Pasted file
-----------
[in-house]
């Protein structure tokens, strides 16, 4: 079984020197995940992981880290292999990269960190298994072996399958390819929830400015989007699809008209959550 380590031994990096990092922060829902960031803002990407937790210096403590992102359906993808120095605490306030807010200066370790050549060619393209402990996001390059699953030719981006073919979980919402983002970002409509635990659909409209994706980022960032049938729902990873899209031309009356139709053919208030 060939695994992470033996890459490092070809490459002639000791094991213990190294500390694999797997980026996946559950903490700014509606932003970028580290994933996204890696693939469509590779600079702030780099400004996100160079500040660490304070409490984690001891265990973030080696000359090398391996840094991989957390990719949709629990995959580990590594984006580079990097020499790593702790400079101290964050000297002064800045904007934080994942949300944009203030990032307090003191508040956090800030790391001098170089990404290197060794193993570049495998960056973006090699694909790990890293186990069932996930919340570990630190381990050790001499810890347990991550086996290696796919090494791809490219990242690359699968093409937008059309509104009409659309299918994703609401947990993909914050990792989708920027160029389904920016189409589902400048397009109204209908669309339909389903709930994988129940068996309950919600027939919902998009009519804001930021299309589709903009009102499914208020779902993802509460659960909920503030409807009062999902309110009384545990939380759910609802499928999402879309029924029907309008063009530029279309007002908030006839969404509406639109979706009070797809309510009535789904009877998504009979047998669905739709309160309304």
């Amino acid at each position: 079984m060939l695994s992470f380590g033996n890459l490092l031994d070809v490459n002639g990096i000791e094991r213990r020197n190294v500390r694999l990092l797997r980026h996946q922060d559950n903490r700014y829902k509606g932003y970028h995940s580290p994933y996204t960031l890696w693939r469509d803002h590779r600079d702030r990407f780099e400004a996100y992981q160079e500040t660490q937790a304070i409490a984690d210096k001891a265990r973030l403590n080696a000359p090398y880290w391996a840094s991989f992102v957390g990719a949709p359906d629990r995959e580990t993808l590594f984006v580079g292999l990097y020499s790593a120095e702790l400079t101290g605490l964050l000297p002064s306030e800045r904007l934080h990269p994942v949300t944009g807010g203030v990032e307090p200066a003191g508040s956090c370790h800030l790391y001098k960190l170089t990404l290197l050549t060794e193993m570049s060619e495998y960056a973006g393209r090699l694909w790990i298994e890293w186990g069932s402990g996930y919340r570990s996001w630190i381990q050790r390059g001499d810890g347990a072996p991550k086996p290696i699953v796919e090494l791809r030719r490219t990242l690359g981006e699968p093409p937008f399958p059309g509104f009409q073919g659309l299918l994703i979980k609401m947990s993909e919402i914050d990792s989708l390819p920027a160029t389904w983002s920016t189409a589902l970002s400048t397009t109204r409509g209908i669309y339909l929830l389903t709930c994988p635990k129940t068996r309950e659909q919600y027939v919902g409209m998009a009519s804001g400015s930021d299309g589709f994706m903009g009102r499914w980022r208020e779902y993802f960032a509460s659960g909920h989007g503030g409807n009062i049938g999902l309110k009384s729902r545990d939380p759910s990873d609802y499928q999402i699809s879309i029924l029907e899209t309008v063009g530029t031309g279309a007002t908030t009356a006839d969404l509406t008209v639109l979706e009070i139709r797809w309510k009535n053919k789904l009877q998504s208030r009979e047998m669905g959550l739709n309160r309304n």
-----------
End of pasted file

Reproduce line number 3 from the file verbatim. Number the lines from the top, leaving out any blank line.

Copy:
């Amino acid at each position: 079984m060939l695994s992470f380590g033996n890459l490092l031994d070809v490459n002639g990096i000791e094991r213990r020197n190294v500390r694999l990092l797997r980026h996946q922060d559950n903490r700014y829902k509606g932003y970028h995940s580290p994933y996204t960031l890696w693939r469509d803002h590779r600079d702030r990407f780099e400004a996100y992981q160079e500040t660490q937790a304070i409490a984690d210096k001891a265990r973030l403590n080696a000359p090398y880290w391996a840094s991989f992102v957390g990719a949709p359906d629990r995959e580990t993808l590594f984006v580079g292999l990097y020499s790593a120095e702790l400079t101290g605490l964050l000297p002064s306030e800045r904007l934080h990269p994942v949300t944009g807010g203030v990032e307090p200066a003191g508040s956090c370790h800030l790391y001098k960190l170089t990404l290197l050549t060794e193993m570049s060619e495998y960056a973006g393209r090699l694909w790990i298994e890293w186990g069932s402990g996930y919340r570990s996001w630190i381990q050790r390059g001499d810890g347990a072996p991550k086996p290696i699953v796919e090494l791809r030719r490219t990242l690359g981006e699968p093409p937008f399958p059309g509104f009409q073919g659309l299918l994703i979980k609401m947990s993909e919402i914050d990792s989708l390819p920027a160029t389904w983002s920016t189409a589902l970002s400048t397009t109204r409509g209908i669309y339909l929830l389903t709930c994988p635990k129940t068996r309950e659909q919600y027939v919902g409209m998009a009519s804001g400015s930021d299309g589709f994706m903009g009102r499914w980022r208020e779902y993802f960032a509460s659960g909920h989007g503030g409807n009062i049938g999902l309110k009384s729902r545990d939380p759910s990873d609802y499928q999402i699809s879309i029924l029907e899209t309008v063009g530029t031309g279309a007002t908030t009356a006839d969404l509406t008209v639109l979706e009070i139709r797809w309510k009535n053919k789904l009877q998504s208030r009979e047998m669905g959550l739709n309160r309304n």